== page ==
Max Greenfield talks crossing over from 'New Girl' to 'The Mindy Project' -- EXCLUSIVE VIDEO

Max Greenfield broke out as New Girl‘s endearing d-bag Schmidt, but Tuesday night he’ll pull double duty as he takes on a swaggering, be-scared guest role on The Mindy Project.

Coincidentally, both new episodes deal with the fallout of two break-ups. In New Girl‘s “Big News,” Jess (Zooey Deschanel) and Nick (Jake Johnson) have to come clean that they’re just friends again, resulting in a “devastated” Schmidt. As for Mindy, “Think Like a Peter” follows Dr. L (Mindy Kaling) under the tutelage of  her frat bro colleague Peter (Adam Pally), who tries to get the rom-com obsessive into the male mindset and maybe even help her score with Lee (Greenfield’s “first-grade teacher who is up to no good”).

“It was a good threesome,” Greenfield teases of his chemistry with Kaling and Pally. “It was fun to do something totally different. I’m sure there’s some Schmidt[-like] stuff in there, but I really don’t [think] there’s a moment when you go, ‘Oh, that’s the same guy from New Girl.’”

Judge for yourself as you watch an exclusive Mindy clip below, then keep reading for more scoop on both Fox favorites. READ FULL STORY

'The Leftovers': Walt Whitman's words fuel latest teaser -- VIDEO

The latest teaser for HBO’s upcoming series The Leftovers is here, and it took a page from Breaking Bad‘s book by using some of Walt Whitman’s poetry in its narration.

The Leftovers, a drama about 2 percent of the world’s population suddenly disappearing, is from Lost co-creator Damon Lindelof’s first foray back into television after the hit island-based series ended in 2010. Lindelof created the series, along with Tom Perrotta, who wrote the book — also called The Leftovers – the show is based off of. READ FULL STORY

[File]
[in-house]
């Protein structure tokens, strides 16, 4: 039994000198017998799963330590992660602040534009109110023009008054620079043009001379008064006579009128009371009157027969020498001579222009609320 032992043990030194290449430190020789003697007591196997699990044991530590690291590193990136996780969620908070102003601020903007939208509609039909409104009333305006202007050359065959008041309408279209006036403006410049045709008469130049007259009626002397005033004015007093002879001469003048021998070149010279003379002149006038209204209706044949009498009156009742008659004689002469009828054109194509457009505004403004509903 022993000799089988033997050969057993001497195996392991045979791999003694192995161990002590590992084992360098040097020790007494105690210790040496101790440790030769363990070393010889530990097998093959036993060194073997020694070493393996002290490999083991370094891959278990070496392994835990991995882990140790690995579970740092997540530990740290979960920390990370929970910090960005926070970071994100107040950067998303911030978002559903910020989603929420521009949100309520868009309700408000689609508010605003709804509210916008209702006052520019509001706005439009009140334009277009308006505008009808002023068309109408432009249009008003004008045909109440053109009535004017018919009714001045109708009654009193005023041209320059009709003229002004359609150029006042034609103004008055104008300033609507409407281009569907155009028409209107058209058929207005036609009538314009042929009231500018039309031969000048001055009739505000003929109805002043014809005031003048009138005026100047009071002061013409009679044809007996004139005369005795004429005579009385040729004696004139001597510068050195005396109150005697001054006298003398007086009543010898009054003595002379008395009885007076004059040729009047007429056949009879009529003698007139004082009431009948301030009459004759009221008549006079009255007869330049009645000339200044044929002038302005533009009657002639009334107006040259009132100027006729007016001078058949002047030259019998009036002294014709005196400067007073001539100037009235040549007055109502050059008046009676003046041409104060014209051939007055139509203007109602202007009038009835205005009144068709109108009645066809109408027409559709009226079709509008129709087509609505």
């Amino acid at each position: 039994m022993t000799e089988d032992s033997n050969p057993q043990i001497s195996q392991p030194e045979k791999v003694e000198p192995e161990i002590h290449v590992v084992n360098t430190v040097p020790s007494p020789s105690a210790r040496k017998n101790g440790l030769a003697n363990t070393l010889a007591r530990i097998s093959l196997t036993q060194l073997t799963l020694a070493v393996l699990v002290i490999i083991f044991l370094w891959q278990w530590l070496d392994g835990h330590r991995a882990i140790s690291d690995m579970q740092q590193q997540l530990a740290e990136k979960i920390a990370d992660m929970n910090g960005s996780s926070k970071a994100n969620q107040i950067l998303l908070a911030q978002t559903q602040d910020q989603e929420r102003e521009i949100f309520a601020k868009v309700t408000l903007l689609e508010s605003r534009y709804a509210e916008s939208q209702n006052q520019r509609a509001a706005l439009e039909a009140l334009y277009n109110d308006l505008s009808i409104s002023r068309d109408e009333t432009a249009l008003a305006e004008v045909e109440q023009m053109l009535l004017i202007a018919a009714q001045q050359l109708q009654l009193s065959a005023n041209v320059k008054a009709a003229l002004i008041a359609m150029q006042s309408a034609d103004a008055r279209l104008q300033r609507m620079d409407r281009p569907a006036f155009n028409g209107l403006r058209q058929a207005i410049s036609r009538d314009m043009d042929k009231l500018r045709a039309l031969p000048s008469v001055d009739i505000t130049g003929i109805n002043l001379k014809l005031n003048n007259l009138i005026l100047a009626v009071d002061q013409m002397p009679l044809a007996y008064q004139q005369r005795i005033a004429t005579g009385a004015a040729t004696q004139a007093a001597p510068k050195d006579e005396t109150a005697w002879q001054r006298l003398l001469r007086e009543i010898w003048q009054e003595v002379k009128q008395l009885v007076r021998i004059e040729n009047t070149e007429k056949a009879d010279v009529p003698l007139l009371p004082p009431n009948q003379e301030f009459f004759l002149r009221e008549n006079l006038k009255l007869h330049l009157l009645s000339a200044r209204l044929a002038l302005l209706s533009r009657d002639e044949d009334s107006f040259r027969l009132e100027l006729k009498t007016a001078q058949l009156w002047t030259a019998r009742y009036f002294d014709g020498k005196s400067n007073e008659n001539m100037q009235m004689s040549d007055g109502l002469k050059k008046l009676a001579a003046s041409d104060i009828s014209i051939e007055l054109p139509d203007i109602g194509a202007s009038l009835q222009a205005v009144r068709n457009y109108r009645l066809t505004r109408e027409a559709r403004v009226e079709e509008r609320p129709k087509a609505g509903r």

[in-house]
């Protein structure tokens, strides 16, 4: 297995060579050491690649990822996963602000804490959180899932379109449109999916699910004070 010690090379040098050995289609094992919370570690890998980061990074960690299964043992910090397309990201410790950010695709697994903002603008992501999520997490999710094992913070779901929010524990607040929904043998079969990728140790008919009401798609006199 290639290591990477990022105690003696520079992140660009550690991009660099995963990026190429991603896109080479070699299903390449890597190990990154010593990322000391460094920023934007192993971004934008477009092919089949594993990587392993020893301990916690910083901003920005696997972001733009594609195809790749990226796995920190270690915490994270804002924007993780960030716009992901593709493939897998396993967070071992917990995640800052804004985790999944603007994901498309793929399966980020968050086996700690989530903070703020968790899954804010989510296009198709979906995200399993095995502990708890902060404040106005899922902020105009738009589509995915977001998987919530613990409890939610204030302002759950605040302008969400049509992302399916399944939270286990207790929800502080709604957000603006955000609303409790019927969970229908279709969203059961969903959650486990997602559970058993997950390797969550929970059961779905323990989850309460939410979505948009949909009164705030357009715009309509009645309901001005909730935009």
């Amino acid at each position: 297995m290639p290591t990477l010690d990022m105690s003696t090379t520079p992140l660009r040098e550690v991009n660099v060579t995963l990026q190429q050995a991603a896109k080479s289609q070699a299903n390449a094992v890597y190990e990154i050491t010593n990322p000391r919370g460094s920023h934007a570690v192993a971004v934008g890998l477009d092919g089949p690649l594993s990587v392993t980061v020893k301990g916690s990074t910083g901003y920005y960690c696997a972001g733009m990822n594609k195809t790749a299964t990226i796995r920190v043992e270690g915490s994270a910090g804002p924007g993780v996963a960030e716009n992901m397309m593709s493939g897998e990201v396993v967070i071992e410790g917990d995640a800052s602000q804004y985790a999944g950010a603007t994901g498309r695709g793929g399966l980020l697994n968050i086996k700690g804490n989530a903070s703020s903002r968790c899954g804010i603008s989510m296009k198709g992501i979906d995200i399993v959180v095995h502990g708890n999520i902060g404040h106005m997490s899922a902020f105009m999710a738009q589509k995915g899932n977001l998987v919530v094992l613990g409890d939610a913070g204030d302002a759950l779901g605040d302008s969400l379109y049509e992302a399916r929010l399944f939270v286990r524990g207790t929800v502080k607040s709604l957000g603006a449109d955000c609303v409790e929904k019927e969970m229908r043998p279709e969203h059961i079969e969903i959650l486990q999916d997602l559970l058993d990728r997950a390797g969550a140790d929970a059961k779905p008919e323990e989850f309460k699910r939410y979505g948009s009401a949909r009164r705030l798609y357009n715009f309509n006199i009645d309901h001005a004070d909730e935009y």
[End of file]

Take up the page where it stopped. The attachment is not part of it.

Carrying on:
'Game of Thrones': Behind the scenes of Joffrey's wedding -- EXCLUSIVE

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Joffrey was about to die and everybody was pretty relaxed about it.

There was Tyrion, reading his iPad and occasionally making a joke. Sansa Stark was happily dancing in her chair. Lord Tywin was pacing, having a smoke. Prince Oberyn socialized, thrilled to be there. Lady Margaery took a stroll through the park, running her lines. Jaime Lannister practiced sword moves with his left hand.

On the set of Game of Thrones in Croatia last September, the largest gathering of series regular actors since the show’s pilot assembled in a Dubrovnik park for Joffrey’s wedding celebration. The sequence would be shot over the course of a week by director Alex Graves, with showrunners David Benioff and Dan Weiss both on hand. As a long-time fan of the books and series, there was something supremely satisfying about watching the story’s most despised villain, Jack Gleeson as Joffrey, meet his fate over and over again as the scene was repeatedly shot in different ways. In terms of satiating fictional bloodlust, it’s an experience that’s tough to beat. And when you’re surrounded by rows of tables lined with opulent piles of exotic food, 200 costumed extras, red and gold banners. and a 20-foot lion’s head, it was all so meticulous and immersive that it was hard to not feel like a King’s Landing wedding crasher. READ FULL STORY